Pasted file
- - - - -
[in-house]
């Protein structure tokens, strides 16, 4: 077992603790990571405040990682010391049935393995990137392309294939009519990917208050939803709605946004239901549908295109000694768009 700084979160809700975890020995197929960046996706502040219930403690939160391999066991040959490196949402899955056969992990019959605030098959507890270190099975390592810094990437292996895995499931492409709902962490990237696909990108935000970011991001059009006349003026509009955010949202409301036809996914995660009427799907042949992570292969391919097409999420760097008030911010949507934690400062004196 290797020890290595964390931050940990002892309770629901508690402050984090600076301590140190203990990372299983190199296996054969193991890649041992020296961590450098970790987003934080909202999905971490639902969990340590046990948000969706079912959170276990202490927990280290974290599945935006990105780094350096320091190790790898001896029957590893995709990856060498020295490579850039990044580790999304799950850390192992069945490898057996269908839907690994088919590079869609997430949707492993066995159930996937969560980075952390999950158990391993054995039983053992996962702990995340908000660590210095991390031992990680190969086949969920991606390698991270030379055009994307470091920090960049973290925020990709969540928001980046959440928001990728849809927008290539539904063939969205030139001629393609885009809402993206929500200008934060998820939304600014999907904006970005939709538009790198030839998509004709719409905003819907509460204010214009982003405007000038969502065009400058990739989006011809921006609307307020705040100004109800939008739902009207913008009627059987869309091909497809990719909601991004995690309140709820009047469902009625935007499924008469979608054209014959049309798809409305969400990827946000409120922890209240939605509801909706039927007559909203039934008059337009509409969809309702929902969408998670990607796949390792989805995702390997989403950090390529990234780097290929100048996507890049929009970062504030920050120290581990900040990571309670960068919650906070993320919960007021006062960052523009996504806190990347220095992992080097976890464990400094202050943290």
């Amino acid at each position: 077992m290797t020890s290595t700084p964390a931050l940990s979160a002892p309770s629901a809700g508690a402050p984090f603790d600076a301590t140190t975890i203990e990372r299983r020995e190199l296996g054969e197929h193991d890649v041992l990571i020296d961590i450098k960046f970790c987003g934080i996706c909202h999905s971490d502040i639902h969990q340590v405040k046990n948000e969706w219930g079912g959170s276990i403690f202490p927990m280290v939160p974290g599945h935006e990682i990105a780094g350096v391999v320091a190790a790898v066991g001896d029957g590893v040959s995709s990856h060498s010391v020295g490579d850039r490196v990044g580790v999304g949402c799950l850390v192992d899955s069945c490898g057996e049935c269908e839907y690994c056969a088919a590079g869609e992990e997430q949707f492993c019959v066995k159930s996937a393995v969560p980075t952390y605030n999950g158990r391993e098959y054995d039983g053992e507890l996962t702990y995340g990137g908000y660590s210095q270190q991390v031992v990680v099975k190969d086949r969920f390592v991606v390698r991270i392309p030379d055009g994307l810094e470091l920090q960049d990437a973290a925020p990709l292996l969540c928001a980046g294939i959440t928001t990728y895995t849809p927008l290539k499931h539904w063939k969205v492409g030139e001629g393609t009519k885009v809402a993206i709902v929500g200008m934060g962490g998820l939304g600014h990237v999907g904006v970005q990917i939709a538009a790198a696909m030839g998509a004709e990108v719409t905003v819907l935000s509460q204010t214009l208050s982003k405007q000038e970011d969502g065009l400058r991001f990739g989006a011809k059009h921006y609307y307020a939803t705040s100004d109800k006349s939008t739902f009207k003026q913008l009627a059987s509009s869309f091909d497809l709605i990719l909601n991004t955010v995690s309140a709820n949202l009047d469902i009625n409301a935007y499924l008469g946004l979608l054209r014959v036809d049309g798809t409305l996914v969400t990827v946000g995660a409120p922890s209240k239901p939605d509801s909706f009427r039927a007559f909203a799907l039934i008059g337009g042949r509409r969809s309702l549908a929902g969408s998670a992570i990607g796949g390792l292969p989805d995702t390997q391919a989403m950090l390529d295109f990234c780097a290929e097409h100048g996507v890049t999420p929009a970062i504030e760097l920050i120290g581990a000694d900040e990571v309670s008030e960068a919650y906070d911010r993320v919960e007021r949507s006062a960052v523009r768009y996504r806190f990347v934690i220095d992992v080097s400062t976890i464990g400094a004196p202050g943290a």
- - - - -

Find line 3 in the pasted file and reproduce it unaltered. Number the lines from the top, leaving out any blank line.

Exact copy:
């Amino acid at each position: 077992m290797t020890s290595t700084p964390a931050l940990s979160a002892p309770s629901a809700g508690a402050p984090f603790d600076a301590t140190t975890i203990e990372r299983r020995e190199l296996g054969e197929h193991d890649v041992l990571i020296d961590i450098k960046f970790c987003g934080i996706c909202h999905s971490d502040i639902h969990q340590v405040k046990n948000e969706w219930g079912g959170s276990i403690f202490p927990m280290v939160p974290g599945h935006e990682i990105a780094g350096v391999v320091a190790a790898v066991g001896d029957g590893v040959s995709s990856h060498s010391v020295g490579d850039r490196v990044g580790v999304g949402c799950l850390v192992d899955s069945c490898g057996e049935c269908e839907y690994c056969a088919a590079g869609e992990e997430q949707f492993c019959v066995k159930s996937a393995v969560p980075t952390y605030n999950g158990r391993e098959y054995d039983g053992e507890l996962t702990y995340g990137g908000y660590s210095q270190q991390v031992v990680v099975k190969d086949r969920f390592v991606v390698r991270i392309p030379d055009g994307l810094e470091l920090q960049d990437a973290a925020p990709l292996l969540c928001a980046g294939i959440t928001t990728y895995t849809p927008l290539k499931h539904w063939k969205v492409g030139e001629g393609t009519k885009v809402a993206i709902v929500g200008m934060g962490g998820l939304g600014h990237v999907g904006v970005q990917i939709a538009a790198a696909m030839g998509a004709e990108v719409t905003v819907l935000s509460q204010t214009l208050s982003k405007q000038e970011d969502g065009l400058r991001f990739g989006a011809k059009h921006y609307y307020a939803t705040s100004d109800k006349s939008t739902f009207k003026q913008l009627a059987s509009s869309f091909d497809l709605i990719l909601n991004t955010v995690s309140a709820n949202l009047d469902i009625n409301a935007y499924l008469g946004l979608l054209r014959v036809d049309g798809t409305l996914v969400t990827v946000g995660a409120p922890s209240k239901p939605d509801s909706f009427r039927a007559f909203a799907l039934i008059g337009g042949r509409r969809s309702l549908a929902g969408s998670a992570i990607g796949g390792l292969p989805d995702t390997q391919a989403m950090l390529d295109f990234c780097a290929e097409h100048g996507v890049t999420p929009a970062i504030e760097l920050i120290g581990a000694d900040e990571v309670s008030e960068a919650y906070d911010r993320v919960e007021r949507s006062a960052v523009r768009y996504r806190f990347v934690i220095d992992v080097s400062t976890i464990g400094a004196p202050g943290a």